ON JUNE 23 we have the rare opportunity to make a choice about Britain’s future relationship with Europe and the rest of the world.
I know for many people that this is a tough decision, that the debate has been highly-charged and the facts difficult to pin down.
But I believe that the patriotic choice is to vote for Britain to remain inside the EU, where we are stronger, safer and better off than we would be on our own.
What’s more, a vote to remain is a vote for certainty.
The EU may be imperfect and definitely needs reform but risking all the current advantages of being inside Europe to take a leap in the dark doesn’t feel very patriotic to me.
Remaining gives us far more stability and security. We benefit from a stronger economy. Three million British jobs are linked to our trade with EU countries. We benefit from investment of £24bn a year and families benefit from lower prices.
The Confederation of British Industry says being in the EU is worth £3,000 a year for every family, a return of almost 10 to one on what we pay in.
We’re also safer in the EU.
Many of the threats to Britain’s security are global in nature, such as terrorism, cross-border crime or climate change.
There is strength in numbers in an era where international co-operation brings us more power and more influence.
Here in Yorkshire we get a share of the billions of pounds that Britain receives from the EU to support regional development.
This investment creates jobs, improves prospects for young people through apprenticeships and higher education, and supports agriculture.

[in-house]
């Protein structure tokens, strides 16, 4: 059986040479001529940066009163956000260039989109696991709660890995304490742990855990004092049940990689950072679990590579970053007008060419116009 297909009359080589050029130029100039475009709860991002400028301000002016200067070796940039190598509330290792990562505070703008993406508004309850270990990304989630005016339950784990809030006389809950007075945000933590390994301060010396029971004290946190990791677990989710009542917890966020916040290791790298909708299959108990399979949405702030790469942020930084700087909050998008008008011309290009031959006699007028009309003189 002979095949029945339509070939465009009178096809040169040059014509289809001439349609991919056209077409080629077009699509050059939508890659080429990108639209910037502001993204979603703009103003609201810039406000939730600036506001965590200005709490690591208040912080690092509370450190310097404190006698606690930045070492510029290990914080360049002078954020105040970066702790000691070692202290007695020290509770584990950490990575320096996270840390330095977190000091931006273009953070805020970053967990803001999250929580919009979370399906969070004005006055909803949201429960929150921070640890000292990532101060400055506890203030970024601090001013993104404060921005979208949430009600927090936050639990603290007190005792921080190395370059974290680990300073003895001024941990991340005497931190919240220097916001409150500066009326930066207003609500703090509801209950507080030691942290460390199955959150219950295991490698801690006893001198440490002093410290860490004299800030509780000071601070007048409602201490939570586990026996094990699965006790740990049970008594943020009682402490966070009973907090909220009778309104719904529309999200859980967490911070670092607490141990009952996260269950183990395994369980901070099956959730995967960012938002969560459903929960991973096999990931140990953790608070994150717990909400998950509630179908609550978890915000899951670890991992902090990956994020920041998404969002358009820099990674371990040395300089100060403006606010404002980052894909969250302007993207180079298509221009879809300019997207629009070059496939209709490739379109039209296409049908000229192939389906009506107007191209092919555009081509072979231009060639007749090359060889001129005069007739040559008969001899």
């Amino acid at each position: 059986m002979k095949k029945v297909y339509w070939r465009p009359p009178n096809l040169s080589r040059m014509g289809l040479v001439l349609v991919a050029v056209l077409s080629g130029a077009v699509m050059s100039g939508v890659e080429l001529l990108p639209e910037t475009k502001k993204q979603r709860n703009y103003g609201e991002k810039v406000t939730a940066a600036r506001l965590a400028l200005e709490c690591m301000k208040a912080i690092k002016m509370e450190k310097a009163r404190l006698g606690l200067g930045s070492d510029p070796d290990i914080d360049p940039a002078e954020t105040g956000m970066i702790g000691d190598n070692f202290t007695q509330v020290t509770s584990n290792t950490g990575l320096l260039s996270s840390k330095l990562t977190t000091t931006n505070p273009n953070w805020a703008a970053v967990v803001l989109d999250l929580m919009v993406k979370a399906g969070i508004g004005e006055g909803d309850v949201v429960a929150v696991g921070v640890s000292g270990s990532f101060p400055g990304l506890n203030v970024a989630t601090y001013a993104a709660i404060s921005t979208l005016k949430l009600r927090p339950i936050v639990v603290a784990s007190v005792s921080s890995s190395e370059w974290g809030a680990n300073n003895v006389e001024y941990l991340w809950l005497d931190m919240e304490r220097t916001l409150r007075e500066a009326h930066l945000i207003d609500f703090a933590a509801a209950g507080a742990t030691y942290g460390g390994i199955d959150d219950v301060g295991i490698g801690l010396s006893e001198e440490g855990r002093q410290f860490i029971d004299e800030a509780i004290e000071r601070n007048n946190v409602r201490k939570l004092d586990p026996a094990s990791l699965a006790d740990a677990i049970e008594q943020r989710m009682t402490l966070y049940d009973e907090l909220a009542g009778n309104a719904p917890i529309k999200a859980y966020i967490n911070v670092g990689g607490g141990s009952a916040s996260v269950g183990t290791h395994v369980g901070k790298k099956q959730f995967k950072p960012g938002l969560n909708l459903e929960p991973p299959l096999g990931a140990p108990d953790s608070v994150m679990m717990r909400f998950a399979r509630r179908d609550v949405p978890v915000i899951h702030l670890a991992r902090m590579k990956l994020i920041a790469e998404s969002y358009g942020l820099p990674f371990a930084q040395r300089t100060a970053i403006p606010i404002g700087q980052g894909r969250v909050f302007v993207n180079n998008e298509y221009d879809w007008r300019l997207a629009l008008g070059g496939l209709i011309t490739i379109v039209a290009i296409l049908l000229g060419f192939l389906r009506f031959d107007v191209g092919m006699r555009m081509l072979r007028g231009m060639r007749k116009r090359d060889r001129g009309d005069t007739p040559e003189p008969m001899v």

Our region exported goods worth £8.4 billion to the EU in 2014, almost half of all of our exports.
We saw 157 investment projects from the EU in Yorkshire and the Humber in the last five years alone, creating or protecting almost 12,000 jobs.
And overall a quarter of a million Yorkshire jobs are linked to trade with the EU. A vote to leave puts all this at risk.
The evidence is also now clear and compelling: if we leave there would be an immediate and severe shock to our economy.
Treasury experts estimate that we could be pushed into a recession with hundreds of thousands of people losing their jobs.
House prices would be hit, holidays made more expensive and shoppers forced to pay more for their groceries.
It’s also unclear what deal we would get from Europe if we left.
Any deal would need agreement from all 27 EU countries and could take years to negotiate. This uncertainty is not what businesses want, nor is it what working people and families need.
And this is not a future I want to pass on to my children or grandchildren.
A vote to leave is a risk that is simply not worth taking. So to keep Britain strong, safe and better off I urge people to vote Remain on June 23.
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